Uzbekistan has cooperated with the U.S.-led war in Afghanistan, in part by opening its Khanabad air base to coalition troops. But some observers dispute the violence has anything to do with Uzbekistan's support of the United States in its war on terror.
Frederick Starr heads the Central Asia Caucasus Institute at Johns Hopkins University in the United States. He notes that the targets in the recent violence have been mainly police -- not the army, president's office, or other government institutions. And he notes that at least one suicide bomber is said to have been a woman.
"What women might have reason to be concerned or hostile? A possibility there -- again, it's only a hypothesis -- is families of those who have been convicted and incarcerated for religious extremism. This would be a consistent activity and again, we don't know, but it seems entirely possible. I don't think the hypothesis that this is family members carrying out acts of revenge against the police is incompatible with the notion that this is centrally organized, which is evident, or that it has connections abroad, which is more than likely," Starr said.
The targeting of police also raises another possibility -- that the attacks were prompted by widespread anger at police corruption and brutality.
Confusion about the attacks has been heightened by the fact that the Uzbek government has been largely silent regarding the violence. Last night's state-run television news opened with details of a meeting between Karimov and former Lithuanian President Valdas Adamkus -- not the three days of local violence.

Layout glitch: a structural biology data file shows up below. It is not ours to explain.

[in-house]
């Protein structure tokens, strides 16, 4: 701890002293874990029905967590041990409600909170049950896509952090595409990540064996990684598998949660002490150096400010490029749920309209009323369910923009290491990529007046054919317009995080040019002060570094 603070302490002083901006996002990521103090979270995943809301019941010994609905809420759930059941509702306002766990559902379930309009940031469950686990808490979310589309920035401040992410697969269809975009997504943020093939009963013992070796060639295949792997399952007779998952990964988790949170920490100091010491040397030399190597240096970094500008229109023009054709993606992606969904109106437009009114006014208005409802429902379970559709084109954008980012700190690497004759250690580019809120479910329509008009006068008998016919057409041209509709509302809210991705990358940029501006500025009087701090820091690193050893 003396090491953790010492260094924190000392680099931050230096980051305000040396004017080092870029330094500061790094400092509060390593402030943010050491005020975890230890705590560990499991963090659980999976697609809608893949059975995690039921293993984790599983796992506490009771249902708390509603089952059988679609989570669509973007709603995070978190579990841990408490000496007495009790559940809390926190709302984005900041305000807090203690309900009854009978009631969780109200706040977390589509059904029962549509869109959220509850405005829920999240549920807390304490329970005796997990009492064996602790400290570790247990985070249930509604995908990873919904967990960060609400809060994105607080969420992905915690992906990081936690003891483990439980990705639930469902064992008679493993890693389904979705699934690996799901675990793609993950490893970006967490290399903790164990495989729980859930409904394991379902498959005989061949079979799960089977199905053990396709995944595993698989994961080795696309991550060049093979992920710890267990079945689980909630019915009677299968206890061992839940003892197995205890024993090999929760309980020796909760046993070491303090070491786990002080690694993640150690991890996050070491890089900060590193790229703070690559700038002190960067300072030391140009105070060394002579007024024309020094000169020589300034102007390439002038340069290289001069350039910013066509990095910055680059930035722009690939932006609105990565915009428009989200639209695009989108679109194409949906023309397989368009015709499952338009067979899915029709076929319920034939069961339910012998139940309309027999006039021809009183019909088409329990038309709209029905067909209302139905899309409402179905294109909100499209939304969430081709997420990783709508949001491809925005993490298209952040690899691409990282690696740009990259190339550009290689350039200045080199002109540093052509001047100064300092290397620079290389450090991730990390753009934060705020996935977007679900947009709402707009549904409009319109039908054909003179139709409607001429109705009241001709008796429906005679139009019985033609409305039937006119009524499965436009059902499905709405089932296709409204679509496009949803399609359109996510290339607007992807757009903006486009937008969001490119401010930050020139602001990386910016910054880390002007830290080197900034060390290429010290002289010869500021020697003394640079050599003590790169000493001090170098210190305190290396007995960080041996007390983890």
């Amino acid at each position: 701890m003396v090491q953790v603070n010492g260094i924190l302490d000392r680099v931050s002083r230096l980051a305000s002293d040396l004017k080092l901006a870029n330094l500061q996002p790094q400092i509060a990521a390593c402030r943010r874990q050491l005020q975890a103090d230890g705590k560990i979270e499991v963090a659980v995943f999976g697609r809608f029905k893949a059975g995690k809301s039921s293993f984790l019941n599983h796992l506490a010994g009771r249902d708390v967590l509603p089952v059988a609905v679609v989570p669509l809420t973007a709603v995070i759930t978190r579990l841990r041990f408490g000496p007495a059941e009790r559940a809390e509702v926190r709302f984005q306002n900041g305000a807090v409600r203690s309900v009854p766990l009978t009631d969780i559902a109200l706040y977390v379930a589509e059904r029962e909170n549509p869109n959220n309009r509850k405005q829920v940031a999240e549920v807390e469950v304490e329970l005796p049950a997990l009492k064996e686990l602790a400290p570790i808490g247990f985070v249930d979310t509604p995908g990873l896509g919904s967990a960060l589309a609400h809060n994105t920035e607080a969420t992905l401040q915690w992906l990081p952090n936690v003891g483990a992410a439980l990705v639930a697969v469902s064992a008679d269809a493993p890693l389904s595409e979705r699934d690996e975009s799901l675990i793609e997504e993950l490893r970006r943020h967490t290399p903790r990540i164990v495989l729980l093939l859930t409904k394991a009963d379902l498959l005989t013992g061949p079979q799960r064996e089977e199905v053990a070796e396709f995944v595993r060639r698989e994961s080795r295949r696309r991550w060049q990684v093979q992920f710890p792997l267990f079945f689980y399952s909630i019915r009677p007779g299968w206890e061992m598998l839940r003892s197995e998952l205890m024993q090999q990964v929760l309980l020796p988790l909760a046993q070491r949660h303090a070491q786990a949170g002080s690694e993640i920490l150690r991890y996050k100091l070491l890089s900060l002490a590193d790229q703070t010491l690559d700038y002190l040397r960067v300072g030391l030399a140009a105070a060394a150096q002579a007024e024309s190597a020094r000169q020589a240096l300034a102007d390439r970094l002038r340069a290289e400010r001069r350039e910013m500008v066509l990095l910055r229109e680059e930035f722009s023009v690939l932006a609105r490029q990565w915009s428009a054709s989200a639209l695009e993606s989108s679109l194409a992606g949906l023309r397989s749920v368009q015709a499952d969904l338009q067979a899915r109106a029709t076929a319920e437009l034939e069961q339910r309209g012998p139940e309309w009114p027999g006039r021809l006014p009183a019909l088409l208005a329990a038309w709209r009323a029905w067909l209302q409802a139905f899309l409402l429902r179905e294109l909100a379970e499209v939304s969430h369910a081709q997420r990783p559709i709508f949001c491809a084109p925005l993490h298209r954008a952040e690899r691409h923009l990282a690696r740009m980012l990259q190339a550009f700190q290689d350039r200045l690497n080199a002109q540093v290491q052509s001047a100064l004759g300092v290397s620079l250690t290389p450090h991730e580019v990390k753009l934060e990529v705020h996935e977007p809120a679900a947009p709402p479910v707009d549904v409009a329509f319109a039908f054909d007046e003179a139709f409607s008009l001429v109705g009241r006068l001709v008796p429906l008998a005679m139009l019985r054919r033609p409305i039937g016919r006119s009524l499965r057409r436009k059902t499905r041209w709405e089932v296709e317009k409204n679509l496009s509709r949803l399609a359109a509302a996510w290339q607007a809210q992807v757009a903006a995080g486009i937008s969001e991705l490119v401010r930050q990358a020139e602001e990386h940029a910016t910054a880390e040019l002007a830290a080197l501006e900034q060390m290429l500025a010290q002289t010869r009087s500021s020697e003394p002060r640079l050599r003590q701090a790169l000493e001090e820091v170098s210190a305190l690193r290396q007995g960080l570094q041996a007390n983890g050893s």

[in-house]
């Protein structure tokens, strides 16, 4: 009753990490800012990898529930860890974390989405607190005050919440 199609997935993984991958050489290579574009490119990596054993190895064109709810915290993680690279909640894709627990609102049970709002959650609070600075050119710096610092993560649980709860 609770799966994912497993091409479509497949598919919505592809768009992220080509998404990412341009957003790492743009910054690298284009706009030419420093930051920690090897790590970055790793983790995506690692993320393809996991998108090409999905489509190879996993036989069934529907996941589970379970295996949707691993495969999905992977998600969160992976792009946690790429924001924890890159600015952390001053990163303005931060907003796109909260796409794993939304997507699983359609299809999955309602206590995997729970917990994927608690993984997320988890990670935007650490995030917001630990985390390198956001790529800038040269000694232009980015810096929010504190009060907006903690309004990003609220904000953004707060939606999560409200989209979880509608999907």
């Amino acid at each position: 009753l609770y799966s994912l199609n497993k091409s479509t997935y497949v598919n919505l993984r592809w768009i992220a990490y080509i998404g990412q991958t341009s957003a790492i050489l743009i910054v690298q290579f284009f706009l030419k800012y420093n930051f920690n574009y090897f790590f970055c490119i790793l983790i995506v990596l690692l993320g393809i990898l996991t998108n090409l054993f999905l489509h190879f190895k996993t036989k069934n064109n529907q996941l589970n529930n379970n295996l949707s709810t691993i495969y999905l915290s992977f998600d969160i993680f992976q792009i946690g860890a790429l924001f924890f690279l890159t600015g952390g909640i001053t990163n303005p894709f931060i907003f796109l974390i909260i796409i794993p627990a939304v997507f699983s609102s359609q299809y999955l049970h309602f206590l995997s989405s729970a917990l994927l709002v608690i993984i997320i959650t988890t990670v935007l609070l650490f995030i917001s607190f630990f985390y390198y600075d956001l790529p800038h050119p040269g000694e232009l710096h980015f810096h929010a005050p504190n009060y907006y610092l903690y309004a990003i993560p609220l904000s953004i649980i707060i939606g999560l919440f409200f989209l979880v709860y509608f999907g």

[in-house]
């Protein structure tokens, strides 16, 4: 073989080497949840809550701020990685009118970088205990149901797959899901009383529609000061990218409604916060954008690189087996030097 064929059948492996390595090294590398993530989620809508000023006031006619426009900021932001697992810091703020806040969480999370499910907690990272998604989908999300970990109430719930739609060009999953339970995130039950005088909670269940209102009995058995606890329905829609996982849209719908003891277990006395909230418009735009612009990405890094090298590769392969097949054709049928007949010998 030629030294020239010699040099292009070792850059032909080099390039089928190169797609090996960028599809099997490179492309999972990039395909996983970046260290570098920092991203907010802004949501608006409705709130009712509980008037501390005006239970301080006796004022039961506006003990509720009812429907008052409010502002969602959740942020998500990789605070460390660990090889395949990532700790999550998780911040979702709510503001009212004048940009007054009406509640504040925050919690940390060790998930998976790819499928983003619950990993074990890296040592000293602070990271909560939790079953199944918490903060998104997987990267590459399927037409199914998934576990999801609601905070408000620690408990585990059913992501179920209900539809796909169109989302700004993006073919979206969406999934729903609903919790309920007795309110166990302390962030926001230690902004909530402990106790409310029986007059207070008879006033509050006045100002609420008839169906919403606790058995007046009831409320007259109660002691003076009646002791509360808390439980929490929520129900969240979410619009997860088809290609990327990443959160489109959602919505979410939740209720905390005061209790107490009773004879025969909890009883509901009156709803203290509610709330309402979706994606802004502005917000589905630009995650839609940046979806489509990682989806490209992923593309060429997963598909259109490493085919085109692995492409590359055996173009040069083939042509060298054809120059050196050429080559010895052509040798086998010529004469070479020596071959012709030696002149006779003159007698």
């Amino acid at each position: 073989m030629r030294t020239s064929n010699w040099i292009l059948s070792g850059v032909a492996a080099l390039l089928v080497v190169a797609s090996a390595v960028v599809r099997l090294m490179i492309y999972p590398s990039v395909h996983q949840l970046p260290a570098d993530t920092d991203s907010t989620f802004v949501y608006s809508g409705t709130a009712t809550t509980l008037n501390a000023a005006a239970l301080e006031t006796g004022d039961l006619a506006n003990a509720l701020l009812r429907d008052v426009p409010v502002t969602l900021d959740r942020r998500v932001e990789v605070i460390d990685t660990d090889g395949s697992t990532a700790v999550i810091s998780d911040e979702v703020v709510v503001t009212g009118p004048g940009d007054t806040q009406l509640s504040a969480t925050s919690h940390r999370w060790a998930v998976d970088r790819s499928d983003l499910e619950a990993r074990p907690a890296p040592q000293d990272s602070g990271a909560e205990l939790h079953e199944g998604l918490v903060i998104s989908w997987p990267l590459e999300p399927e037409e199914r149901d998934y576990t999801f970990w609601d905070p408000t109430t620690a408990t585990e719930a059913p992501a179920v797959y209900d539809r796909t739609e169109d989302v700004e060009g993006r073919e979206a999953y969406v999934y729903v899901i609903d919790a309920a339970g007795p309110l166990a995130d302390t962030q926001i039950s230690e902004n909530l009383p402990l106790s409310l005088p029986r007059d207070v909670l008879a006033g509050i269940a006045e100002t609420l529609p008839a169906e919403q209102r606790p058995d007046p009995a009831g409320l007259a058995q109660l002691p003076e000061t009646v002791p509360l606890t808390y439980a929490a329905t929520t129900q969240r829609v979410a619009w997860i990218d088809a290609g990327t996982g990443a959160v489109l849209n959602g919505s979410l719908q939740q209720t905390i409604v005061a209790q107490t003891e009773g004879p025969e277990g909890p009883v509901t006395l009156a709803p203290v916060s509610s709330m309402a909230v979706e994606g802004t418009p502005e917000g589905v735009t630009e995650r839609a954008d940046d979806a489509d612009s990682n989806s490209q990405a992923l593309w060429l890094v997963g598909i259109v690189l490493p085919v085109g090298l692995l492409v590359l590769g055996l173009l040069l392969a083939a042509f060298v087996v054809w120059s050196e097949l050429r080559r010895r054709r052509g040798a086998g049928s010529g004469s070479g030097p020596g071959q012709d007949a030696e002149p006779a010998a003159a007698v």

Whoever was behind the attacks, observers say authorities are likely to crack down further on religious and opposition groups.
Annette Bohr, a Central Asia expert at Cambridge University, says, "It will have a definite impact on the security situation in Uzbekistan in particular, and in all of Central Asia, since President Karimov's actions -- in particular, repressive measures -- do have a great impact on neighboring countries. I think it's clear he will attempt to crack down even more, which will ultimately lead to a greater backlash, so it's foreseeable that these kinds of attacks and counterattacks will continue for a long time to come."
(RFE/RL's Uzbek Service contributed to this report.)
Copyright (c) 2004. RFE/RL, Inc. Reprinted with the permission of Radio Free Europe/Radio Liberty, 1201 Connecticut Ave., N.W. Washington DC 20036. www.rferl.org